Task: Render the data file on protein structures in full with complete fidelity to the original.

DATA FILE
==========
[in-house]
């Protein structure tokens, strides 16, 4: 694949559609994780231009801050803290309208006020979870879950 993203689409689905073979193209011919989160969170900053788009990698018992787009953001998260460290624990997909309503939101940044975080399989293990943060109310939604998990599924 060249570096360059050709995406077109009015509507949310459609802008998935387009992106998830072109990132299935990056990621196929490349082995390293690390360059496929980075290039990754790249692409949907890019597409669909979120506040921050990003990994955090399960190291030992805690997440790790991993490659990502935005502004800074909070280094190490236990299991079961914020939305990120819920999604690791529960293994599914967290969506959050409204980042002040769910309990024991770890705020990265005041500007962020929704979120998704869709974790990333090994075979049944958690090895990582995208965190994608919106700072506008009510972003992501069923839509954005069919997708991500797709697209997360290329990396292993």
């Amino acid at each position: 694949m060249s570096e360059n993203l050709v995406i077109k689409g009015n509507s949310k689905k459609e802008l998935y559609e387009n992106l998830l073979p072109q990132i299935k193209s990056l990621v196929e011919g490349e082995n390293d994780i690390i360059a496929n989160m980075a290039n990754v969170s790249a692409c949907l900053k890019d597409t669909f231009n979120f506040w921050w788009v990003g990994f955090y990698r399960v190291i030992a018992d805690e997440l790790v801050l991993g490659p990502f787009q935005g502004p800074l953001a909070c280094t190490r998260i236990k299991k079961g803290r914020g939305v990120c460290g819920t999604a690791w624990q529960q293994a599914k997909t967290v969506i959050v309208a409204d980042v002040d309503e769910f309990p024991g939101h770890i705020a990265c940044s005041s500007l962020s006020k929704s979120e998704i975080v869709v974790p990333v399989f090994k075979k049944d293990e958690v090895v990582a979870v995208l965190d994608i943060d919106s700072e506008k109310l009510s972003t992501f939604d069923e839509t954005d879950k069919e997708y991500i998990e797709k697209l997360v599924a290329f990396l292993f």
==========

[in-house]
């Protein structure tokens, strides 16, 4: 694949559609994780231009801050803290309208006020979870879950 993203689409689905073979193209011919989160969170900053788009990698018992787009953001998260460290624990997909309503939101940044975080399989293990943060109310939604998990599924 060249570096360059050709995406077109009015509507949310459609802008998935387009992106998830072109990132299935990056990621196929490349082995390293690390360059496929980075290039990754790249692409949907890019597409669909979120506040921050990003990994955090399960190291030992805690997440790790991993490659990502935005502004800074909070280094190490236990299991079961914020939305990120819920999604690791529960293994599914967290969506959050409204980042002040769910309990024991770890705020990265005041500007962020929704979120998704869709974790990333090994075979049944958690090895990582995208965190994608919106700072506008009510972003992501069923839509954005069919997708991500797709697209997360290329990396292993």
């Amino acid at each position: 694949m060249s570096e360059n993203l050709v995406i077109k689409g009015n509507s949310k689905k459609e802008l998935y559609e387009n992106l998830l073979p072109q990132i299935k193209s990056l990621v196929e011919g490349e082995n390293d994780i690390i360059a496929n989160m980075a290039n990754v969170s790249a692409c949907l900053k890019d597409t669909f231009n979120f506040w921050w788009v990003g990994f955090y990698r399960v190291i030992a018992d805690e997440l790790v801050l991993g490659p990502f787009q935005g502004p800074l953001a909070c280094t190490r998260i236990k299991k079961g803290r914020g939305v990120c460290g819920t999604a690791w624990q529960q293994a599914k997909t967290v969506i959050v309208a409204d980042v002040d309503e769910f309990p024991g939101h770890i705020a990265c940044s005041s500007l962020s006020k929704s979120e998704i975080v869709v974790p990333v399989f090994k075979k049944d293990e958690v090895v990582a979870v995208l965190d994608i943060d919106s700072e506008k109310l009510s972003t992501f939604d069923e839509t954005d879950k069919e997708y991500i998990e797709k697209l997360v599924a290329f990396l292993f």